Potential for rural areas

Home-based businesses in townships and rural areas can offer great opportunities for households to generate income and contribute to the local economy, according to a new survey.

Home-based businesses in townships and rural areas can offer great opportunities for households to generate income and contribute to the local economy, according to a new survey.

"Home-based enterprises offer residents an opportunity to generate an income while also building the value of their housing asset," said FinMark Trust's Kercia Rust at the Annual Small Business Summit held earlier this week.

The research estimated that about 355000 home-based entrepreneurs were active across various inner-cities and townships, comprising about 13 percent of the population and generating about R476million a month.

Conducted by Shisaka Development Management Services from July last year until May this year, the survey was jointly funded by FinMark Trust, the Social Housing Foundation, Nedbank and the Housing Department.

It was conducted across retail, which includes spaza shops, the services sector - hair salons, traditional healers, taxi owners and shebeen operators - and production - gate manufacturers and clothing designers.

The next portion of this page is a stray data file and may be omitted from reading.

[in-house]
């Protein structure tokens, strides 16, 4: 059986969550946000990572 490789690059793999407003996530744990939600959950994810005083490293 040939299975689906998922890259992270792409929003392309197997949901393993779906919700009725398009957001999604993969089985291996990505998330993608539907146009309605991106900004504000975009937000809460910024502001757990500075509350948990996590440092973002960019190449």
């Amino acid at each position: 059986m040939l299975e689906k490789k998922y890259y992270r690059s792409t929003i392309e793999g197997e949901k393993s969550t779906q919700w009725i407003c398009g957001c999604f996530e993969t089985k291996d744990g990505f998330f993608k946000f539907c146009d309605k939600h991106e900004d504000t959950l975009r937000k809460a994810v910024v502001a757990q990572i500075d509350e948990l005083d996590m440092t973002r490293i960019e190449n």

"By definition, they operate in residential areas, enhancing access to services and products by low-income households and contributing to the development of sustainable human settlements," said Rust.

Though most of these businesses were classified as small or micro, she said, they were the only income to the operators.

"In low-income areas they are mostly informal in nature and survivalist in scale, but often are the only source of income for the household," she said.

With the government having set targets to halve unemployment and poverty by 2014, Rust called for the financial and business sectors to support these small enterprises.

Sizwe Tati, managing executive for small businesses at Absa, agreed and said that financial institutions needed to be the "pillar of support" for these businesses.

"We need to go beyond banking and be able to assess willingness and resilience, we have to unlock their talent," he said. - BuaNews

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